Monthly Archives: November 2012

The Fruit of the Spirit, pt. 9; Temperance

The last fruit of the Spirit listed in Galatians 5:22 is “temperance.”  The Greek word used here is egkrateia, it means self-control, or a hallmark of one who masters their passions.  There should be nothing that has control over us, that stems from our human nature.  So, we have a struggle between human nature and divine nature.  It is more clearly laid out for us in 2 Peter:

2 Peter 1:3 According as his divine power hath given unto us all things that pertain unto life and godliness, through the knowledge of him that hath called us to glory and virtue: 4 Whereby are given unto us exceeding great and precious promises: that by these ye might be partakers of the divine nature, having escaped the corruption that is in the world through lust. 5 And beside this, giving all diligence, add to your faith virtue; and to virtue knowledge; 6 And to knowledge temperance; and to temperance patience; and to patience godliness; 7 And to godliness brotherly kindness; and to brotherly kindness charity. 8 For if these things be in you, and abound, they make you that ye shall neither be barren nor unfruitful in the knowledge of our Lord Jesus Christ. 9 But he that lacketh these things is blind, and cannot see afar off, and hath forgotten that he was purged from his old sins.

Notice all those things that are linked together and it all goes back to faith.  We are saved by grace through faith, so that is the starting point.  Trusting Jesus and God is faithing.  That faith and salvation leads to the indwelling of the Holy Spirit, and that Spirit yields fruit, including temperance.

It is also interesting to me to see the last bit added on; if you don’t have temperance, if we don’t have self-control, it is because we have forgotten that we are cleansed from past sin.  Forgiveness leads to healing, that is forgiveness of ourselves and the realization that God does not hold our past sins over our heads.  If we do not realize that forgiveness it actually leads us to fall prey to our old nature.  Isn’t that interesting?  Legalism will never set us free, it is the fact of our freedom that enables our virtue of things like self-control.  Also notice that Temperance is also then connected on to patience, godliness, kindness, and charity.  Patience, godliness, kindness, and charity flow from self-control.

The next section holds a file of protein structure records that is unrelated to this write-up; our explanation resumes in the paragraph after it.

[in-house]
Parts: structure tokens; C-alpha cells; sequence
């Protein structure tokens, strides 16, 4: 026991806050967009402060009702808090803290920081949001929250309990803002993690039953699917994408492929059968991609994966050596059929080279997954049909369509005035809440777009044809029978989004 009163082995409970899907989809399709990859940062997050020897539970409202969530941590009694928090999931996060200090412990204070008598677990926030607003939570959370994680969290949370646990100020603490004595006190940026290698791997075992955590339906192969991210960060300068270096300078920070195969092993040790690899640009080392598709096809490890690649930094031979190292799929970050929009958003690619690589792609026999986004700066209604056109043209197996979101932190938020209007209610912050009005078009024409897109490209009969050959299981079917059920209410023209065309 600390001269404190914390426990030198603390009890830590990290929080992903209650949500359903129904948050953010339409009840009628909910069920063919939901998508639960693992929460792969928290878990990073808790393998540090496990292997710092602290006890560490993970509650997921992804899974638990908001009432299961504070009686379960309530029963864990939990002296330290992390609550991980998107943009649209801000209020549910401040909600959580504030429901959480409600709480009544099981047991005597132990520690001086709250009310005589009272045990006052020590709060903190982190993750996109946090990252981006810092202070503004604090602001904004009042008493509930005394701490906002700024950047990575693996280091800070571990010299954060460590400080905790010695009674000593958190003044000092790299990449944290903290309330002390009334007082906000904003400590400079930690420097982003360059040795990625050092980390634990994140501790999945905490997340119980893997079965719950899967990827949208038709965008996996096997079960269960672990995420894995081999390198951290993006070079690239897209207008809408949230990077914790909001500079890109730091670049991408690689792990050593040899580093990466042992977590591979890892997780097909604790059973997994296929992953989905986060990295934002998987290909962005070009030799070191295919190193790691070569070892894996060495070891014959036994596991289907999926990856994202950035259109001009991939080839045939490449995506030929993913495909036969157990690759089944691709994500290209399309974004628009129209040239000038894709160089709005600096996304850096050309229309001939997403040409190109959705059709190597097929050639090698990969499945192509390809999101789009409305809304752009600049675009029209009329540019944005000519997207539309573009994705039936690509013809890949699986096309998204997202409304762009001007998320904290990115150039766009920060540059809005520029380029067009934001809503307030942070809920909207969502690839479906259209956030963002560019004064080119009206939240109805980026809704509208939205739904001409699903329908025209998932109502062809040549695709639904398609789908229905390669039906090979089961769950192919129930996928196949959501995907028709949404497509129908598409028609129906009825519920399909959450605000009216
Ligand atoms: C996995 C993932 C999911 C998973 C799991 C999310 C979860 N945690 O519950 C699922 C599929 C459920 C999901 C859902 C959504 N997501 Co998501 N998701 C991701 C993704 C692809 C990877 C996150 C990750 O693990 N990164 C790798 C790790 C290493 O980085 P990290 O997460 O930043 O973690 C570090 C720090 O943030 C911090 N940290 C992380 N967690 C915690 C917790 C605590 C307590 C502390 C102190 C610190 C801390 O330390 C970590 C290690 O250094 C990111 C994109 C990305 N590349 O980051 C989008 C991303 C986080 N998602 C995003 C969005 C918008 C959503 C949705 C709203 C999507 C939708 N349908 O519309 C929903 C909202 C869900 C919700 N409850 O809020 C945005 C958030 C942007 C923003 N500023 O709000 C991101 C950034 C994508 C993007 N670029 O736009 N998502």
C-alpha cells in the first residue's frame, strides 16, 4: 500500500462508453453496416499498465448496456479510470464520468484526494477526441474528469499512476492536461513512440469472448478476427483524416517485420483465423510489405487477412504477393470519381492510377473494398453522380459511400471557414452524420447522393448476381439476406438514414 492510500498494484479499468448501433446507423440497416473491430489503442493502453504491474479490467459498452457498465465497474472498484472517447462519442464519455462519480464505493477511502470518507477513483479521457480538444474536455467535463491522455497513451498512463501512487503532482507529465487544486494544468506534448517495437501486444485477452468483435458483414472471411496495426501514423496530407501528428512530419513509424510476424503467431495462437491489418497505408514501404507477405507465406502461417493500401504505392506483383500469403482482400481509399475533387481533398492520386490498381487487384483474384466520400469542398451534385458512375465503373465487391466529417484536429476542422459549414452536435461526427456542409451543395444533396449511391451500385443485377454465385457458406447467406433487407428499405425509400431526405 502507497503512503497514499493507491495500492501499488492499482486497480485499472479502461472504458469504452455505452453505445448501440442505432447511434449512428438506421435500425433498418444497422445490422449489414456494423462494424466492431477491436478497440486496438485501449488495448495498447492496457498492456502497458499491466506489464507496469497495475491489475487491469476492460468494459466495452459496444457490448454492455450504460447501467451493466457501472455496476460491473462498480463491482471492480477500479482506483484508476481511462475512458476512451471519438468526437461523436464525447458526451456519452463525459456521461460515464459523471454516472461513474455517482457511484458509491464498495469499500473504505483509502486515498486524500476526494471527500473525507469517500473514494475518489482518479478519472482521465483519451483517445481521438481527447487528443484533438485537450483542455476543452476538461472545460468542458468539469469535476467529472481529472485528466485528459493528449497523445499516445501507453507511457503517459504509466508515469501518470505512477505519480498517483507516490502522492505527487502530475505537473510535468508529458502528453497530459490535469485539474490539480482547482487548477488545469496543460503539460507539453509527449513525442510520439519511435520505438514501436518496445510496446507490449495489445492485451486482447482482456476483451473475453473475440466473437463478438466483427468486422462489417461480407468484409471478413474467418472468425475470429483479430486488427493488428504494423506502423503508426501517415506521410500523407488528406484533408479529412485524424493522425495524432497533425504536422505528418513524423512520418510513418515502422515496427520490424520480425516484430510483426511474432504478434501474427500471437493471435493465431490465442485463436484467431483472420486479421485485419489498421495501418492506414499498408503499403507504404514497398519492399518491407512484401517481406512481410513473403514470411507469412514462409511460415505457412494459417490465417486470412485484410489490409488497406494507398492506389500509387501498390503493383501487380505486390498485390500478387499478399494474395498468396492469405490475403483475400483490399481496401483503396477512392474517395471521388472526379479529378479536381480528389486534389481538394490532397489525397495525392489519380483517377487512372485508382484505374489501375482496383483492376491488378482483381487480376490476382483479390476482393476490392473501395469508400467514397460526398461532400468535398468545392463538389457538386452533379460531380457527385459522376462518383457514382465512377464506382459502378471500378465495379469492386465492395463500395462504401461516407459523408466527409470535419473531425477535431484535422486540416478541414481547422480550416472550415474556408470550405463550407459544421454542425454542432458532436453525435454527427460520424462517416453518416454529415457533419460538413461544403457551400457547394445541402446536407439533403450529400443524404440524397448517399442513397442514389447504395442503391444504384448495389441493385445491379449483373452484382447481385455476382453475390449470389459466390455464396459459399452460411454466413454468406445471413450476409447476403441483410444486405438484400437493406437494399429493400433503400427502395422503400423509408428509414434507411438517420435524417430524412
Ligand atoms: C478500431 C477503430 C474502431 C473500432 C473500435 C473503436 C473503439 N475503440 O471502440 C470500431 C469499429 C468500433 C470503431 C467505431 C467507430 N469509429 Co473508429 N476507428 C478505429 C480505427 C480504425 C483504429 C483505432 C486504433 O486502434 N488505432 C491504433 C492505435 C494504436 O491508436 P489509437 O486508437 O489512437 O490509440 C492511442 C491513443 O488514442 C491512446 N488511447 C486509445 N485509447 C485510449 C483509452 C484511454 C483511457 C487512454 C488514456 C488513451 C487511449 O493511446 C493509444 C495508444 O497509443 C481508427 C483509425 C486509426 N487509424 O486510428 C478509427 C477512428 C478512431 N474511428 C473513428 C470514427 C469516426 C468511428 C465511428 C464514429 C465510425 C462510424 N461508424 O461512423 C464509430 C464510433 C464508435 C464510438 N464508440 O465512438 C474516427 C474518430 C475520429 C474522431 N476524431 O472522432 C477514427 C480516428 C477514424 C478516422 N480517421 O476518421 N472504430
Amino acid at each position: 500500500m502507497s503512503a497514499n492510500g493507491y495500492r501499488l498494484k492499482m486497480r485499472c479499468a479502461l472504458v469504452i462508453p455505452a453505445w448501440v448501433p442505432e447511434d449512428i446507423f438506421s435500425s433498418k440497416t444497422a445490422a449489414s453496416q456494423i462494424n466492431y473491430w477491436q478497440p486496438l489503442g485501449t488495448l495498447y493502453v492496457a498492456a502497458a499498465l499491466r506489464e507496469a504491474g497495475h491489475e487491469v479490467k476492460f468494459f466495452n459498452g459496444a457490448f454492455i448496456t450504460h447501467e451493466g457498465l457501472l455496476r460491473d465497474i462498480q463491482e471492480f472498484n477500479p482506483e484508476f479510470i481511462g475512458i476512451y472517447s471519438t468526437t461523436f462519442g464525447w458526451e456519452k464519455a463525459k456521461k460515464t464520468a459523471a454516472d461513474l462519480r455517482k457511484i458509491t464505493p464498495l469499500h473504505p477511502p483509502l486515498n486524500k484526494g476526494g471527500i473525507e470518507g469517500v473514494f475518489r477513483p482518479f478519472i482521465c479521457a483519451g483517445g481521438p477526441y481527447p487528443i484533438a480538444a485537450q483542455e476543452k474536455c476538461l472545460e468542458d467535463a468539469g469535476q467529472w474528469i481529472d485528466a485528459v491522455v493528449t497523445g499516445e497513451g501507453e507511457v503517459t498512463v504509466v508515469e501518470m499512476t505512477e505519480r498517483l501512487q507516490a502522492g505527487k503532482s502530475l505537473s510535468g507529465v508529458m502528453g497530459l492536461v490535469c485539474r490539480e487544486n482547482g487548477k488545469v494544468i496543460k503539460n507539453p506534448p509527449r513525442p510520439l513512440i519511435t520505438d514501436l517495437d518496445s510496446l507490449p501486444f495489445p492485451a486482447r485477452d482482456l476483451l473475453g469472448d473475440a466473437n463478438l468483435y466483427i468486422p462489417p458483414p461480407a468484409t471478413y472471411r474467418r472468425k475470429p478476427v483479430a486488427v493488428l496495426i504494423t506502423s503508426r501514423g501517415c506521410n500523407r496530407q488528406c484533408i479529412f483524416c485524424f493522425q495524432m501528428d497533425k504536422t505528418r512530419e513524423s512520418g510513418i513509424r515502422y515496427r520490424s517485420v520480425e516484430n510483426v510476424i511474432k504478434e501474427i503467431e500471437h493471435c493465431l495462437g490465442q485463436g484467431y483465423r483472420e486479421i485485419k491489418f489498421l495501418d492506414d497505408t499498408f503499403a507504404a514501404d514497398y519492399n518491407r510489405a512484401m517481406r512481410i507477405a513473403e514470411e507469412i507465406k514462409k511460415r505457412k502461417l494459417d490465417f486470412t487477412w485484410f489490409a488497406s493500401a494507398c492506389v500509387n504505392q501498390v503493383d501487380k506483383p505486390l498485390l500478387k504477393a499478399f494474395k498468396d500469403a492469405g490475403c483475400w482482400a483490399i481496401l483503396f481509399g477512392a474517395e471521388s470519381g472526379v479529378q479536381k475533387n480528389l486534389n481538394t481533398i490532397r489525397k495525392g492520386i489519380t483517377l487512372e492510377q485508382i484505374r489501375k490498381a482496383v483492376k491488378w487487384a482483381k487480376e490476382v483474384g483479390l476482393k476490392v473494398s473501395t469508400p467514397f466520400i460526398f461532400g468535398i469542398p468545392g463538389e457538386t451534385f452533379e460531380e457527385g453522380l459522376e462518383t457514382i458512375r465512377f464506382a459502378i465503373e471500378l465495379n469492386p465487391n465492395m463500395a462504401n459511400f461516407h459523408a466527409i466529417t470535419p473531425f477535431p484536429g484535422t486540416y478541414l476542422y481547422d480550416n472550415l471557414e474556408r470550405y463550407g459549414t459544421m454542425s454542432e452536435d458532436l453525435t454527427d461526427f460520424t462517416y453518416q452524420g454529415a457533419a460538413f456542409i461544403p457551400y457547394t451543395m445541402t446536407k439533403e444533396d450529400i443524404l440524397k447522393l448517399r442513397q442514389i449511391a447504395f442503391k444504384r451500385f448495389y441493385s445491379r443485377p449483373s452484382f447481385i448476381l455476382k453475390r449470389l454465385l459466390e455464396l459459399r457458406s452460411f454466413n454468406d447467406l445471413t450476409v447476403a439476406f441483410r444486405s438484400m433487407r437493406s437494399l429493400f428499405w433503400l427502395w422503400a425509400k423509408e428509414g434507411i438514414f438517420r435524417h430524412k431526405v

We struggle with many things that require self-control; drug use, lust, greed, anger, etc… We are promised that if we faithe on God, if we remember and realize that we are set free from all past sin, that we WILL have temperance/self-control, because it is a fruit of the Spirit.  Grab onto that fact, faithe, and remember. Whom the Son sets free is free indeed!  That is the path to controlling our human desires and passions, and giving over to the divine nature.

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Filed under Christianity, Musings, Theology

Blog comments reminder

It has been awhile since I drew attention to the “Respect” tab at the top of my blog.  Please read it before you comment, it explains the idea of respect, and also the very serious responsibility I have to make sure that the truth is upheld.  This is especially important after I write a post that gets the atheist’s anger stirred up.

Christianity, as contained in the Bible, is indeed the Truth and I say that based on evidence and on a lifetime of research into both Christianity and all other major religions, blind faith is not looked on well here; proselytizing of other religions, including atheism is clearly not permitted.  If you can’t abide by the rules, don’t bother commenting.  You have your own forums and blogs for that.  Logical fallacy in the form of personal attack ad hominem doesn’t add to a conversation.

Don’t feed the trolls.

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Filed under Apologetics, Atheism, Christianity, Logic